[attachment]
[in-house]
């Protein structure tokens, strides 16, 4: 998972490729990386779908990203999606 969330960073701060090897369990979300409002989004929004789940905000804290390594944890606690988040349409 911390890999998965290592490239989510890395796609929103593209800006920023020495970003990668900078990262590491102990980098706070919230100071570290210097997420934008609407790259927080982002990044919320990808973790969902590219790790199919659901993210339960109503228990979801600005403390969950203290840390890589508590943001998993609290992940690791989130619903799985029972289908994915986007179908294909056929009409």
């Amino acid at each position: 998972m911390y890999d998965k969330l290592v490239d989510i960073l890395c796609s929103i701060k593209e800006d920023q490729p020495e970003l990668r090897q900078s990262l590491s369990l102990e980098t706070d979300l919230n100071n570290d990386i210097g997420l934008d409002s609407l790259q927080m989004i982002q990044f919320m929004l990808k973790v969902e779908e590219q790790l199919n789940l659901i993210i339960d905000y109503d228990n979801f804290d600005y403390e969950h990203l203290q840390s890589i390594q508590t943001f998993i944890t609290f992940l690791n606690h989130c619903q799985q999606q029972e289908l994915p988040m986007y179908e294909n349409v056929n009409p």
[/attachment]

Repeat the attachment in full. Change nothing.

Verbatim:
[in-house]
């Protein structure tokens, strides 16, 4: 998972490729990386779908990203999606 969330960073701060090897369990979300409002989004929004789940905000804290390594944890606690988040349409 911390890999998965290592490239989510890395796609929103593209800006920023020495970003990668900078990262590491102990980098706070919230100071570290210097997420934008609407790259927080982002990044919320990808973790969902590219790790199919659901993210339960109503228990979801600005403390969950203290840390890589508590943001998993609290992940690791989130619903799985029972289908994915986007179908294909056929009409």
């Amino acid at each position: 998972m911390y890999d998965k969330l290592v490239d989510i960073l890395c796609s929103i701060k593209e800006d920023q490729p020495e970003l990668r090897q900078s990262l590491s369990l102990e980098t706070d979300l919230n100071n570290d990386i210097g997420l934008d409002s609407l790259q927080m989004i982002q990044f919320m929004l990808k973790v969902e779908e590219q790790l199919n789940l659901i993210i339960d905000y109503d228990n979801f804290d600005y403390e969950h990203l203290q840390s890589i390594q508590t943001f998993i944890t609290f992940l690791n606690h989130c619903q799985q999606q029972e289908l994915p988040m986007y179908e294909n349409v056929n009409p």